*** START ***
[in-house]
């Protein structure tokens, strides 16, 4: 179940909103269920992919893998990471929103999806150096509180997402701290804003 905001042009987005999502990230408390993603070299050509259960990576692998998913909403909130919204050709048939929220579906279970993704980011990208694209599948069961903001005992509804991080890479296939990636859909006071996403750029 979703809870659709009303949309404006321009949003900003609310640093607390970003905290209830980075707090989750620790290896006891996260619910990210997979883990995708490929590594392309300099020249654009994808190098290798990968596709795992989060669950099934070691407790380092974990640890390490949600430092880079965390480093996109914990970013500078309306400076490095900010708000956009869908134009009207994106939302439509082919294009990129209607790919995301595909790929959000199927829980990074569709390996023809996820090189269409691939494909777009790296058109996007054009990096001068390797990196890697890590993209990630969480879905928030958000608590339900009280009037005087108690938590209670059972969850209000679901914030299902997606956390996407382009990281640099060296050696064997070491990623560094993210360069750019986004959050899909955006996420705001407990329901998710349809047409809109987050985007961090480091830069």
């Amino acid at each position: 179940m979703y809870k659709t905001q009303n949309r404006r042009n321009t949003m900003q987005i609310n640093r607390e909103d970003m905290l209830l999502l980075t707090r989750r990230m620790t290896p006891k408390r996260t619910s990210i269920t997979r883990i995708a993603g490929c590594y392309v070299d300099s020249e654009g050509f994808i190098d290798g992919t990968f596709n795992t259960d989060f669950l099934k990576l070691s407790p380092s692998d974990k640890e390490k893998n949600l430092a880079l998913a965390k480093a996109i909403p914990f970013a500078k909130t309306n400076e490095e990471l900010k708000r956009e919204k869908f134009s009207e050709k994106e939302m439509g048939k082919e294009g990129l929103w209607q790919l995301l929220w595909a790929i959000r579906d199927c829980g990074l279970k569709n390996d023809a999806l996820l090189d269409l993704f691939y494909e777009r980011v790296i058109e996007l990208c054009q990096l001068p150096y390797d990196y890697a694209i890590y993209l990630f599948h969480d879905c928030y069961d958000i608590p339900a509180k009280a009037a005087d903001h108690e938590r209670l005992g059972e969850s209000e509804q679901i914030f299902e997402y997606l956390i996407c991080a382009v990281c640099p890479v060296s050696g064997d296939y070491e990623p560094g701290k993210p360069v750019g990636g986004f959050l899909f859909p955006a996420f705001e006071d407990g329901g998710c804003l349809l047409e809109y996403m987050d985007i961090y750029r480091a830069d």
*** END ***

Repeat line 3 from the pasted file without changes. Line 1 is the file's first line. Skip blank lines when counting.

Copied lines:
């Amino acid at each position: 179940m979703y809870k659709t905001q009303n949309r404006r042009n321009t949003m900003q987005i609310n640093r607390e909103d970003m905290l209830l999502l980075t707090r989750r990230m620790t290896p006891k408390r996260t619910s990210i269920t997979r883990i995708a993603g490929c590594y392309v070299d300099s020249e654009g050509f994808i190098d290798g992919t990968f596709n795992t259960d989060f669950l099934k990576l070691s407790p380092s692998d974990k640890e390490k893998n949600l430092a880079l998913a965390k480093a996109i909403p914990f970013a500078k909130t309306n400076e490095e990471l900010k708000r956009e919204k869908f134009s009207e050709k994106e939302m439509g048939k082919e294009g990129l929103w209607q790919l995301l929220w595909a790929i959000r579906d199927c829980g990074l279970k569709n390996d023809a999806l996820l090189d269409l993704f691939y494909e777009r980011v790296i058109e996007l990208c054009q990096l001068p150096y390797d990196y890697a694209i890590y993209l990630f599948h969480d879905c928030y069961d958000i608590p339900a509180k009280a009037a005087d903001h108690e938590r209670l005992g059972e969850s209000e509804q679901i914030f299902e997402y997606l956390i996407c991080a382009v990281c640099p890479v060296s050696g064997d296939y070491e990623p560094g701290k993210p360069v750019g990636g986004f959050l899909f859909p955006a996420f705001e006071d407990g329901g998710c804003l349809l047409e809109y996403m987050d985007i961090y750029r480091a830069d």